Friday, 23 November 2012

Black and White

In preparation for this set of exercises focussing on Black and White photography, I have done some preliminary reading, specifically Michael Freeman’s ‘Complete Guide to Black and White Digital Photography’ (Freeman 2009) which provides a good history of the monochrome tradition (from both traditional art and photographic perspectives), discusses some of the contribution of photographic images to art (for example flare and perspective), and discusses the various ‘attributes’ of monochrome images and some possible avenues for development to the area (partially coloured images, split tone).

The second section looks at digital monochrome, and covers some specific issues relating to capturing a digital black and white image – that is that we have all the colour information present (in a RAW file), and then we have a multitude of ways of using this information to create a monochrome image (or variant of). There seem to be so many complexities to converting to black and white and I suspect the only way to come to grasp it is to actually perform the exercises on various images – for example the discussion around handling green vegetation seems to be very complex and can be addressed in a number of ways with a number of outcomes! It seems the capturing of the image in the first place is very much only the first step with black and white (this can probably be extended validly to  colour images too – there is just so much to learn in this field!). 

Section three discusses creative choices and mentions ‘thinking in monochrome’. To this end I have taken the advice of the book and set my camera to ‘monochrome’ so that I see that on my camera screen instead of colour. I hope this will assist me in starting to think about form, shape and texture a bit more. I have limited successful experience with creating black and white images, so I do need some help in this area.

The final section discusses an area that I really have no experience at all in: printing and display. I rarely print my images, and if I do I use a printing company, and because I have moved around so much in the last few years (UK, then Brisbane and who knows what next), I don’t have a regular place of printing, and thus they are a bit varied. I don’t own a printer at all (we did discuss getting one but decided to put it off until after our next move) and I’ve never done much printing at all. I also have no experience making photobooks, a medium I am quite interested in pursuing (if I ever have a project good enough!) and I only printed onto canvas (a gift for mum) for the first time a few weeks ago (and was very pleased with the results). As for printing, framing and hanging, I have no experience at all in this area. I feel that if I am to continue to Level 2 and beyond (that is my plan at this stage), then this is an area where I really need to develop. I think I will have to commit to purchasing a printer by the end of next year when we are hopefully all settled again) and start learning about printing, paper profiles, different papers etc etc. For this next assignment I note that I need to send prints to my tutor. I’m not sure when I’ll be getting around to that assignment but I’ll need to do some test prints through the best printing company around, which is fortunately located just a short drive away.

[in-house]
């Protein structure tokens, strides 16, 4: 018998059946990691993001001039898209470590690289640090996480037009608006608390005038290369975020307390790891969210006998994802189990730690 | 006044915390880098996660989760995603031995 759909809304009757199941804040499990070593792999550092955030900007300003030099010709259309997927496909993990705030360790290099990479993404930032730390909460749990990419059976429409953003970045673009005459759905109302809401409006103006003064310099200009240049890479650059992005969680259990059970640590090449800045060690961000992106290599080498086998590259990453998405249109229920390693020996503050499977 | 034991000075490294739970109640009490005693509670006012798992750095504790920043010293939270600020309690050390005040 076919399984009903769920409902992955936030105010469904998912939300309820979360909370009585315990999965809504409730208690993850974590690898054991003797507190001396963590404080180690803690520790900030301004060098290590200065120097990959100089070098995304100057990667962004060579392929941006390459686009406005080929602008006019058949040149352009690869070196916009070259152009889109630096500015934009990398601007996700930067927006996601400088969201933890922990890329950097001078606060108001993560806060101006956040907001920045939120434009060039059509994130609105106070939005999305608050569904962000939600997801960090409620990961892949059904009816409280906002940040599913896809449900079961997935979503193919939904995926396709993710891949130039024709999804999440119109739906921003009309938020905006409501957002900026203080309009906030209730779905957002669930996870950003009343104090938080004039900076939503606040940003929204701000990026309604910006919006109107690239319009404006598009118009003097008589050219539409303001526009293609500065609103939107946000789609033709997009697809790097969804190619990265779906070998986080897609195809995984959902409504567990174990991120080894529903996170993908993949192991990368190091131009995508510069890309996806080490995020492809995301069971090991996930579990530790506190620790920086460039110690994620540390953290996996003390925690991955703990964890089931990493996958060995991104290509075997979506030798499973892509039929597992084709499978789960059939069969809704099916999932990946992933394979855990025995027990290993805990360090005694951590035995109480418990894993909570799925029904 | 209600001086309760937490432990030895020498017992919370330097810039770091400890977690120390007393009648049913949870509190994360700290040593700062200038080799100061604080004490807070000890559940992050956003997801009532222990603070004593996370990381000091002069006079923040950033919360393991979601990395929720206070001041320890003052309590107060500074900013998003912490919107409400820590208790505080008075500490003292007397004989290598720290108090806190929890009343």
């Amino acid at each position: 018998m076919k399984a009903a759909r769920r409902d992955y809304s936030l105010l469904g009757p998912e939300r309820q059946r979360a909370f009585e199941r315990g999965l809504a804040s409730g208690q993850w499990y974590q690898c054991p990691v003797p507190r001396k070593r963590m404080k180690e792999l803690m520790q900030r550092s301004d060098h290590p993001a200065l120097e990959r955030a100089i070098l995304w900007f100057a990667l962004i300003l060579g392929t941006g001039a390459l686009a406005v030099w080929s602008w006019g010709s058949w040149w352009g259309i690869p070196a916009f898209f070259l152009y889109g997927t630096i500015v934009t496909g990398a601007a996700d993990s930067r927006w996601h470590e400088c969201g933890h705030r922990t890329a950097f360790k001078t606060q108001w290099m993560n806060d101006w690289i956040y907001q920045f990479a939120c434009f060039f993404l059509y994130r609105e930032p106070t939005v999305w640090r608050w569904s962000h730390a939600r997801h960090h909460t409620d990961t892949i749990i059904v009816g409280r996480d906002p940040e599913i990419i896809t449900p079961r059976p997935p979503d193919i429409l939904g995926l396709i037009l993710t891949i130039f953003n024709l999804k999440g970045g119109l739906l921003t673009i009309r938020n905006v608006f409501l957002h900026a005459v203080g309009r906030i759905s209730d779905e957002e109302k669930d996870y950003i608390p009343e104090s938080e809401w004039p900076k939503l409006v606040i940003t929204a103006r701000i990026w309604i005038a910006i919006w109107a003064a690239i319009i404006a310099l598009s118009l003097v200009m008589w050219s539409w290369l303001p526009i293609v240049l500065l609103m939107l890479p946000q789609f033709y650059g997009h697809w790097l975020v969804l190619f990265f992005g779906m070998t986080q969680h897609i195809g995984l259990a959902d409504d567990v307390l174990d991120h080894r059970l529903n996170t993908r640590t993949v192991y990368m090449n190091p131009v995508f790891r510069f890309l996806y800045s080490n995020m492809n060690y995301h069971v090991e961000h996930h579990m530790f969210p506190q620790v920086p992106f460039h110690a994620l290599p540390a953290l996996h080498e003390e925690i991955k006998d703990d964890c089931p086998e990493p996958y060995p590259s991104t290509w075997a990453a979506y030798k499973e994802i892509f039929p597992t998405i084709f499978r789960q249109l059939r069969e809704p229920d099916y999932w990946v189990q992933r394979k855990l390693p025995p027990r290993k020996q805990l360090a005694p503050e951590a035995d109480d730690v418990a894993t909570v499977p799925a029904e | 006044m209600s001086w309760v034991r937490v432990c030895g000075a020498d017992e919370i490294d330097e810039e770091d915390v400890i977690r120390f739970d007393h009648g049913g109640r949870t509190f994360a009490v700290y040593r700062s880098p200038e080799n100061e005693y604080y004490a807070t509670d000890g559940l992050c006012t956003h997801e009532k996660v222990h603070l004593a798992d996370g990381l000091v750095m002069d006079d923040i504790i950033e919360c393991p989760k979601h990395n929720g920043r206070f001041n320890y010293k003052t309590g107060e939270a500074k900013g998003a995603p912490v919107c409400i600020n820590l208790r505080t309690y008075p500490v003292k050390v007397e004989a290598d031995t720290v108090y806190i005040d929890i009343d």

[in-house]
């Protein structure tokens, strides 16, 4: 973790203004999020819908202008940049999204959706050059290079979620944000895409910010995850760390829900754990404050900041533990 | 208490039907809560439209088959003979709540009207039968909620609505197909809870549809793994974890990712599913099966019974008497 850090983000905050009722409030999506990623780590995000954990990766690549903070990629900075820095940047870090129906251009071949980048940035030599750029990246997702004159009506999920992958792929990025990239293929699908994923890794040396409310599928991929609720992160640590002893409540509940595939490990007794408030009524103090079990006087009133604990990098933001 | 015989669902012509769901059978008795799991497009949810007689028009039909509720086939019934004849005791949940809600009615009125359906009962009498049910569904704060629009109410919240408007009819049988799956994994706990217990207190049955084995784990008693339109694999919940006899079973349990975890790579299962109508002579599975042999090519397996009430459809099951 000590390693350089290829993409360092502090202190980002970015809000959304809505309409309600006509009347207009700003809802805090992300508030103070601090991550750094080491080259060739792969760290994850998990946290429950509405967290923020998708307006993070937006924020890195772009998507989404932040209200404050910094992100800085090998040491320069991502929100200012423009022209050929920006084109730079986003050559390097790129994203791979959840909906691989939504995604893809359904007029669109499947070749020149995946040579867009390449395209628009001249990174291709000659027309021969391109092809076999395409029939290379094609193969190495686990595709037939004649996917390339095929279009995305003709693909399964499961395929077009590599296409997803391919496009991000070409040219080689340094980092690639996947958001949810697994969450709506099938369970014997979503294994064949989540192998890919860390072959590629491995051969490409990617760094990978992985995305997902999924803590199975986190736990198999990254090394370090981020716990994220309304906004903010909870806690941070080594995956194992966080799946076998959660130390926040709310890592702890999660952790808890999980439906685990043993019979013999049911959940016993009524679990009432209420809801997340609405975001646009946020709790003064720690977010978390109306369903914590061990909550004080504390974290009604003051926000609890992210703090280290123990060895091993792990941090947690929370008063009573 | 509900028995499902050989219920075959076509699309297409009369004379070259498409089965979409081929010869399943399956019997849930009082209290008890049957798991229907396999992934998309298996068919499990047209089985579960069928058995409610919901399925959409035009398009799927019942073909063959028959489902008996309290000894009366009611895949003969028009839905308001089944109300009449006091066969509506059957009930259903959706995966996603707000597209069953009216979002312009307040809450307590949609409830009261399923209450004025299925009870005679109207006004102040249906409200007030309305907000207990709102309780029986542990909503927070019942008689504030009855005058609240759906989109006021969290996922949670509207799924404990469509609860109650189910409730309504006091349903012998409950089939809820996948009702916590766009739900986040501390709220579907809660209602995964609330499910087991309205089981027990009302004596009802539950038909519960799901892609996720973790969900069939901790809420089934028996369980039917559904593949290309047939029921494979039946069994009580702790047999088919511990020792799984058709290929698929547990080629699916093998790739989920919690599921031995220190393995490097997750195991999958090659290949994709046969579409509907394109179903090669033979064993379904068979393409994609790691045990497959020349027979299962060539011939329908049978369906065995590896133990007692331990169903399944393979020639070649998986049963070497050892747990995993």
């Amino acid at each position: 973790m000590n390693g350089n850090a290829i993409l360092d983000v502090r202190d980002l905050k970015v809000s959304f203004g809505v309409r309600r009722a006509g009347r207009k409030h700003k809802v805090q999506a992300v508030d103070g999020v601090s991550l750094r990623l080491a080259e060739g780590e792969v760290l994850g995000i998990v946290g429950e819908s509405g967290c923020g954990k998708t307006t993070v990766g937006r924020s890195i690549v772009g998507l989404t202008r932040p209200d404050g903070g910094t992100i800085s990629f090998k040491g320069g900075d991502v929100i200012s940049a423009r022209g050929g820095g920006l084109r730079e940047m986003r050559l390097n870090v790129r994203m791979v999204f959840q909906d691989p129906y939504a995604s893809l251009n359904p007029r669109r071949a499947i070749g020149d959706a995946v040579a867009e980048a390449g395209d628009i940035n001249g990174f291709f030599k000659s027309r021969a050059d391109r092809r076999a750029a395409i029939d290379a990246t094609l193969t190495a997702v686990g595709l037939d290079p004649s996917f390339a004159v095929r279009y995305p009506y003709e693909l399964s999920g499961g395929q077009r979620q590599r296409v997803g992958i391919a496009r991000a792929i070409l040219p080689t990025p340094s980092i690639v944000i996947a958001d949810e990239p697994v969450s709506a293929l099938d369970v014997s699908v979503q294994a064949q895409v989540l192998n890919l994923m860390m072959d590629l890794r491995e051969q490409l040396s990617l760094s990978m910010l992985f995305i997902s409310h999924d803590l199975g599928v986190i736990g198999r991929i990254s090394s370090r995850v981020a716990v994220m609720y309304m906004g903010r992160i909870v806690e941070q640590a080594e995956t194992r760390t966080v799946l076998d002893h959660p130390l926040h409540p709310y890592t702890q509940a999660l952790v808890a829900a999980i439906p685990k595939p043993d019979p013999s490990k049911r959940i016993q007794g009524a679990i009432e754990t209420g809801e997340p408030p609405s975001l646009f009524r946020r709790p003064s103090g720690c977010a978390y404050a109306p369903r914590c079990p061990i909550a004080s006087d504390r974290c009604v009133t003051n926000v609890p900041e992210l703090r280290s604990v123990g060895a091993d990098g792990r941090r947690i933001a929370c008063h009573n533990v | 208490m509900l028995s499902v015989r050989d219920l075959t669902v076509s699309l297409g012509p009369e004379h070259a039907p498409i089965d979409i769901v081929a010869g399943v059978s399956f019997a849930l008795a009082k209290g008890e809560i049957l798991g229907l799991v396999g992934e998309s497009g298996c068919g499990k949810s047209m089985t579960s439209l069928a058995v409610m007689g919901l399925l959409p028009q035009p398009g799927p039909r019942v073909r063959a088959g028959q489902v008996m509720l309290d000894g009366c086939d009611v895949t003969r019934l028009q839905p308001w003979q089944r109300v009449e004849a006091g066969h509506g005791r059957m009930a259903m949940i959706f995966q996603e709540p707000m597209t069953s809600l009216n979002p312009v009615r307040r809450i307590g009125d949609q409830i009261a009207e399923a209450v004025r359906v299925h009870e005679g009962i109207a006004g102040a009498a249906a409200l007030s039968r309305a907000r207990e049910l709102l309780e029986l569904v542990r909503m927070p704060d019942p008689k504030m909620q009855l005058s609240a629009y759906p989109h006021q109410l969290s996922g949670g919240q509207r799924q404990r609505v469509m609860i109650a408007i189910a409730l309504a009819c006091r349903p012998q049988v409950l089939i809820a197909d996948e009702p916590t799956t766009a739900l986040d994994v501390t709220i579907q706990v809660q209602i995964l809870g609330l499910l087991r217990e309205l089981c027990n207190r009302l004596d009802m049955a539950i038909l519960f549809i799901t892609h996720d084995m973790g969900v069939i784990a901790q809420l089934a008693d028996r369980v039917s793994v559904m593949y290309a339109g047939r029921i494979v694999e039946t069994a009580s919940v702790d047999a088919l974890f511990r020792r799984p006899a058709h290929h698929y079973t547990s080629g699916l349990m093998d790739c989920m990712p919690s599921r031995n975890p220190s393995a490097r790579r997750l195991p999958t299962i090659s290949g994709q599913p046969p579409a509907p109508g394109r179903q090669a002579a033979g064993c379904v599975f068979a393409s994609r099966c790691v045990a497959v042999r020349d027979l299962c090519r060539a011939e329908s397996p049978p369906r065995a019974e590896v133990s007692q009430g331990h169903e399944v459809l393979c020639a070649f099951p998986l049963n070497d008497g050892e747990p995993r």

There were some artists mentioned in the book that I have done a little research on, though need to do some more:

Paul Strand: Strongly geometric (light and shadow for example this early abstract work), use of whole range of greyscale, soft, advocate of social and political causes, street photography (covert!)
Paul Strand, taken from for personal study purposes
Eikoh Hosoe: evocative portraits of body parts, light/dark strong use of contrast, using both ends of the spectrum, high key, contrast between male (black) and female (white), dramatic!
Eikoh Hosoe, taken from for personal study purposes
Ansel Adams: powerful use of images for changing peoples mindsets (setting up of national parks in United States of America), but I've always thought a bit conventional. Perhaps I should revisit. I did see an exhibition when I was in Edinburgh and the prints were pretty impressive hanging on the wall. Dramatic use of the mid tones, similar to Paul Strand, though with very different style (landscape). He was a master printer (I have read some of his books about printing/exposing b&w film)

Ansel Adams, taken from for personal study purposes

Harry Callahan: striking portrait of his wife with arms above head - almost bleeds into the surrounding, high key
Harry Callahan, taken from for personal study purposes


401 Projects. (2012), Eikoh Hosoe [online], Available from: [Accessed 24/11/12]

Adams, A. (2012), Ansel Adams Gallery [online], Available from:  [Accessed 24/11/12]

Designboom. (2003), Eikoh Hosoe [online], Available from: [Accessed 24/11/12]

Freeman, M. (2009), The complete guide to black and white digital photography. East Sussex: Ilex

Metropolitan Museum of Art. (2012), Paul Strand (1890 - 1976) [online], Available from: [Accessed 24/11/12]

Museum of Contemporary Photography. (2012), Harry Callahan (American, 1912-1999) [online], Available from: [Accessed 24/11/12]

Wikipedia. (2012), Ansel Adams [online], Available from: [Accessed 24/11/12]

Wikipedia. (2012), Eikoh Hosoe [online], Available from: [Accessed 24/11/12]

Wikipedia. (2012),  Harry Callahan  [online], Available from: [Accessed 24/11/12]

Wikipedia. (2012), Paul Strand [online], Available from: [Accessed 24/11/12]

No comments:

Post a Comment